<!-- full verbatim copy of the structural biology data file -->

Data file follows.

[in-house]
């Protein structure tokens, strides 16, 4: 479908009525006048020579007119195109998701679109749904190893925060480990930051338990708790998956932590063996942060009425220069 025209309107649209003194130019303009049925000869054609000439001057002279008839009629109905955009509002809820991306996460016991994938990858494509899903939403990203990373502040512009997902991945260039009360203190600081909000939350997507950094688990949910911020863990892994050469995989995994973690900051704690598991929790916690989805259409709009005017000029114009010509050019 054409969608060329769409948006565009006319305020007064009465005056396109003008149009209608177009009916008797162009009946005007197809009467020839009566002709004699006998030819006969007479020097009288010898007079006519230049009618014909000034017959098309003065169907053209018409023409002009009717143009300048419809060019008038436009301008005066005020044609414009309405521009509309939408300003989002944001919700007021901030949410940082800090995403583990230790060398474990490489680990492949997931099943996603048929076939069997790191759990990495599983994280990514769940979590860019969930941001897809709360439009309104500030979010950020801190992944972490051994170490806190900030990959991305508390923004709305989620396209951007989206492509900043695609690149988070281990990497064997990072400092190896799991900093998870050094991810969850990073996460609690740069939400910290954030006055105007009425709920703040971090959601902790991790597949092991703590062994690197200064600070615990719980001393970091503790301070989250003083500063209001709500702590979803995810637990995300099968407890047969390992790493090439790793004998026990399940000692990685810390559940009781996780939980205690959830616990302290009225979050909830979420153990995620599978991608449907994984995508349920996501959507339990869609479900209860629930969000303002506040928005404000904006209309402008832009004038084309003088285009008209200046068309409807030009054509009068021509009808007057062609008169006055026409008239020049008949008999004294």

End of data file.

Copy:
[in-house]
């Protein structure tokens, strides 16, 4: 479908009525006048020579007119195109998701679109749904190893925060480990930051338990708790998956932590063996942060009425220069 025209309107649209003194130019303009049925000869054609000439001057002279008839009629109905955009509002809820991306996460016991994938990858494509899903939403990203990373502040512009997902991945260039009360203190600081909000939350997507950094688990949910911020863990892994050469995989995994973690900051704690598991929790916690989805259409709009005017000029114009010509050019 054409969608060329769409948006565009006319305020007064009465005056396109003008149009209608177009009916008797162009009946005007197809009467020839009566002709004699006998030819006969007479020097009288010898007079006519230049009618014909000034017959098309003065169907053209018409023409002009009717143009300048419809060019008038436009301008005066005020044609414009309405521009509309939408300003989002944001919700007021901030949410940082800090995403583990230790060398474990490489680990492949997931099943996603048929076939069997790191759990990495599983994280990514769940979590860019969930941001897809709360439009309104500030979010950020801190992944972490051994170490806190900030990959991305508390923004709305989620396209951007989206492509900043695609690149988070281990990497064997990072400092190896799991900093998870050094991810969850990073996460609690740069939400910290954030006055105007009425709920703040971090959601902790991790597949092991703590062994690197200064600070615990719980001393970091503790301070989250003083500063209001709500702590979803995810637990995300099968407890047969390992790493090439790793004998026990399940000692990685810390559940009781996780939980205690959830616990302290009225979050909830979420153990995620599978991608449907994984995508349920996501959507339990869609479900209860629930969000303002506040928005404000904006209309402008832009004038084309003088285009008209200046068309409807030009054509009068021509009808007057062609008169006055026409008239020049008949008999004294």